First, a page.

Amateurs use a variety of voice, text, image, and data communications modes over radio. A “mode” can be either a modulation mode like AM or FM, or it can be an operating mode like voice, Morse, or packet. There are many additional operating modes or styles beyond what you find here. For example, mobile and portable operation, satellite, QRP, EME/moonbounce, and many others.
- AM(Amplitude Modulation – double sideband, full carrier) is the oldest form of voice modulation. A CW carrier signal is controlled (modulated) by an audio voltage, so that the amplitude of the radio carrier ranges from zero (at negative audio peaks) to 200% (at positive audio peaks). Generation and reception of traditional AM can be done with relatively simple circuits, and it is still in use by a small, but hardy group of amateurs..
- Digital Voiceis a new technique built around analog to digital converters and codecs that sample a voice signal, compress it, and transmit it as a bit stream. Like other digital media, digital voice offers interference free communications if the radio signal is strong enough to overcome the general noise and interference level.
- FM(Frequency Modulation) is the voice mode of choice for local VHF / UHF operations, fixed or mobile, simplex or repeater based. It offers good performance with simple equipment requirements. The audio signal controls (modulates) the frequency of the transmitter over a small range.
- SSB(“sideband”, Single Sideband Suppressed Carrier) is the descendant of traditional AM. Compared to AM, SSB requires less than half the bandwidth and it offers much more “talk power”, since the unnecessary carrier and second sideband are not transmitted. SSB requires more frequency stability and somewhat more complex circuitry than AM, but essentially all mainstream amateur gear for the HF bands now supports SSB voice.
- CWNow simply called “CW”, radio communication by Morse code was the only way to communicate for the first decade or more of Amateur Radio. Radiotelegraphy, the proper name, descends from landline (wired) telegraphy of the 19th century, and retains some of the old culture, including a rich set of abbreviations and procedures. Morse sent by spark gap transmitter was the first wireless communication mode. These “damped waves” were very broad and inefficient for communication. They were soon replaced by “Continuous Wave” (CW) transmission, using vacuum tube oscillators that were capable of a very pure note.
- RTTY (radio teletype) is the original keyboard to keyboard mode, based on the 5-bit Baudot code, began with mechanical Teletypes as mentioned above. It is still a popular communications mode, but now uses PCs for coding and decoding, using 170 Hz frequency shift keying at a 45.45 baud rate — 60 words per minute
- Packet– One of the first “modern” digital modes, packet radio transmits data in groups or “packets” of 10s or 100s of bytes. This allows improved throughput and error control. The basic protocol for packet radio is AX.25. Transmission speeds typically range from 300 bps on the HF bands to 1200 and 9600 bps on VHF or UHF.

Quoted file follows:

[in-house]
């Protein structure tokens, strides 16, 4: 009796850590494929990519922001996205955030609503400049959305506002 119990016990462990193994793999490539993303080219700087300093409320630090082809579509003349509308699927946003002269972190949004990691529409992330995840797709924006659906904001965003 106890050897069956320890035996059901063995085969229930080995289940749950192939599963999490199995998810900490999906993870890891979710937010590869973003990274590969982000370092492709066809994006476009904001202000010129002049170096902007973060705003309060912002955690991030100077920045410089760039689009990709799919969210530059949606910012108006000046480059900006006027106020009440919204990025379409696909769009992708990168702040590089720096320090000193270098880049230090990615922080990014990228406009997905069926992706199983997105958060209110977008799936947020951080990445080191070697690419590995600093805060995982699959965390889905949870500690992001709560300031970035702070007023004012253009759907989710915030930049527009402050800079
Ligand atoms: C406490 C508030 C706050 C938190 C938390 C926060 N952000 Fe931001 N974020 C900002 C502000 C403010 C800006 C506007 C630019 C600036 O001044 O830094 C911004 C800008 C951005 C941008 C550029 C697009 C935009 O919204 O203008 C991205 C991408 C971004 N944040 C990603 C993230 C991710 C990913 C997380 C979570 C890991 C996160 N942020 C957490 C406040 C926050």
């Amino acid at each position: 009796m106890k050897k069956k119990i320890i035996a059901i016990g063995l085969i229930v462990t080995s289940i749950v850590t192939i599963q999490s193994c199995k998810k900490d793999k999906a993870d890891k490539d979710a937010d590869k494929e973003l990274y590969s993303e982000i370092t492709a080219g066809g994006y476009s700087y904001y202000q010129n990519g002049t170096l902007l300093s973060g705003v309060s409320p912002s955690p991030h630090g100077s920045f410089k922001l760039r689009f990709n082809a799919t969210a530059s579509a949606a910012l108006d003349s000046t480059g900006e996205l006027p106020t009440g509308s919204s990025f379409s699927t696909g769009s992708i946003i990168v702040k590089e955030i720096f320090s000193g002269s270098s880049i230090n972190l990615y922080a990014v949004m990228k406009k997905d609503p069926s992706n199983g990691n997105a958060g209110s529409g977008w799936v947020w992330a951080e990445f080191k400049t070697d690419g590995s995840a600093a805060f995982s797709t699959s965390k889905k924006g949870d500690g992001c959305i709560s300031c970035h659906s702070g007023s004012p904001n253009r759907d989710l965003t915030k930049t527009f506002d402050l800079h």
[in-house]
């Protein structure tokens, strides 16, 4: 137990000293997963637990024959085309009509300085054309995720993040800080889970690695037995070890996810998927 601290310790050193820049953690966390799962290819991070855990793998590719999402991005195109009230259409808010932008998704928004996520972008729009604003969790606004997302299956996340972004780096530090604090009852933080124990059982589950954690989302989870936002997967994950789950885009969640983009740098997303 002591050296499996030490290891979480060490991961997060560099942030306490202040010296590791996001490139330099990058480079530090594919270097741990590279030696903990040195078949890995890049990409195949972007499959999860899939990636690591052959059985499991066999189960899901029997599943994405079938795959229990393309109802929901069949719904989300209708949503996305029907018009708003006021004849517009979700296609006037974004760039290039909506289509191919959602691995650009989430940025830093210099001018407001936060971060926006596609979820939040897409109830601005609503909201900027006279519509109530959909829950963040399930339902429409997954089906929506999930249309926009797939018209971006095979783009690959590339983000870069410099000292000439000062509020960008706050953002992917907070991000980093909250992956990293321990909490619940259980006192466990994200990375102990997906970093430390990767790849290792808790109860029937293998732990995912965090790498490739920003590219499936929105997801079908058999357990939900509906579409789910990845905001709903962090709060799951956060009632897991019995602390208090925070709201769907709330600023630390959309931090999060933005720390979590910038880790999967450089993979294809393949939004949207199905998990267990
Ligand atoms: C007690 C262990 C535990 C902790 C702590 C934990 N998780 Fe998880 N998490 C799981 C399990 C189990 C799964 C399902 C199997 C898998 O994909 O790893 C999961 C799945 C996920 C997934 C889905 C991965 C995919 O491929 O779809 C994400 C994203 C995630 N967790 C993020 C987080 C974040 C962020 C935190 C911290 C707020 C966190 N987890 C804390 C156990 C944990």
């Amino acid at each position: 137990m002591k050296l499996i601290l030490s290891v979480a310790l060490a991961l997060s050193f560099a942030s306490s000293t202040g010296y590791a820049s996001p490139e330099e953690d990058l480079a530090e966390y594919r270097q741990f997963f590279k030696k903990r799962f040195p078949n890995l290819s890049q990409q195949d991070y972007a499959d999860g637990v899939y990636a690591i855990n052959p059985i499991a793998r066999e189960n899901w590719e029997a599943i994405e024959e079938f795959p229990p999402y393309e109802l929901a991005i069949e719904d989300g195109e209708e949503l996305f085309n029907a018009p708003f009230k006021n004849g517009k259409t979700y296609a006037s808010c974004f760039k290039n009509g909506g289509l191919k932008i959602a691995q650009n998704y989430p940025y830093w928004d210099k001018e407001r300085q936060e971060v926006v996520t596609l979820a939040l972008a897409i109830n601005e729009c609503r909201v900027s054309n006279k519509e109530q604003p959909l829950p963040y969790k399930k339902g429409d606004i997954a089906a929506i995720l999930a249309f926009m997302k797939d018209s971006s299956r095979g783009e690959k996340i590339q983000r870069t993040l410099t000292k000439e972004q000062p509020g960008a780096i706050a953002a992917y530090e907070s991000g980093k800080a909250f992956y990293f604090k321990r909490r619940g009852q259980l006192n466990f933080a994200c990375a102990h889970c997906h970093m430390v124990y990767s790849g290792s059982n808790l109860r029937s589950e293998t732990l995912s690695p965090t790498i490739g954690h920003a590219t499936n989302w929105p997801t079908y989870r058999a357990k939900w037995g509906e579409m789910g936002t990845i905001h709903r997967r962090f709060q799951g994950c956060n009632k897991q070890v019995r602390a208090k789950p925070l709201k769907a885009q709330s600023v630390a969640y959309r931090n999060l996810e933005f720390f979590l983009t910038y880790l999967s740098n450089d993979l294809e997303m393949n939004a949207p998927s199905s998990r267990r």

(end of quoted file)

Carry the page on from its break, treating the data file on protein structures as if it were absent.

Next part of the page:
- FT8 – is an excellent mode for HF DXing and for situations like multi-hop Es on 6 meters, where deep QSB may make fast and reliable completion of QSOs desirable,” Taylor’s release notes assert.
- FT4 – is an experimental digital mode designed specifically for radio contesting. Like FT8, it uses fixed-length transmissions, structured messages with formats optimized for minimal QSOs, and strong forward error correction. T/R sequences are 6 seconds long, so FT4 is 2.5 × faster than FT8 and about the same speed as RTTY for radio contesting. FT4 can work with signals 10 dB weaker than needed for RTTY, while using much less bandwidth.
- FT4 – is an experimental digital mode designed specifically for radio contesting. Like FT8, it uses fixed-length transmissions, structured messages with formats optimized for minimal QSOs, and strong forward error correction. T/R sequences are 6 seconds long, so FT4 is 2.5 × faster than FT8 and about the same speed as RTTY for radio contesting. FT4 can work with signals 10 dB weaker than needed for RTTY, while using much less bandwidth mainly for PC/soundcard operation. AMTOR is a special form of RTTY that provides error detection and correction.
- ATV (Amateur Television)refers to “fast-scan” television transmitted in real time using wideband modulation methods, generally compatible with consumer TV standards. Originally that was NTSC in the U.S., but some hams are now working on communications with the latest digital TV standards. For further information, see the ATV page.
- Hellschreiberand variants were an early text transmission mode. A line of “printed” text would be scanned into a series of lines, much as a TV picture or FAX image is scanned. The picture data is sent as a series of white and black pixels, line by line. At the receiving end, the process is reversed, and the result is presented to the recipient as a simple image of a line of text.
- SSTV (Slow Scan Television)is a method of sending good quality photographic images, monochrome or color, using a voice channel, typically an SSB transmitter on the HF bands. The visual data is used to frequency modulate an audio carrier. For further information, see the SSTV page.
- WEFAX (Weather Facsimile)is a system for broadcasting weather images from satellites or other stations. WEFAX uses a modulation scheme similar to SSTV. Hams use it to receive weather information, but it is not a standard Amateur transmission method.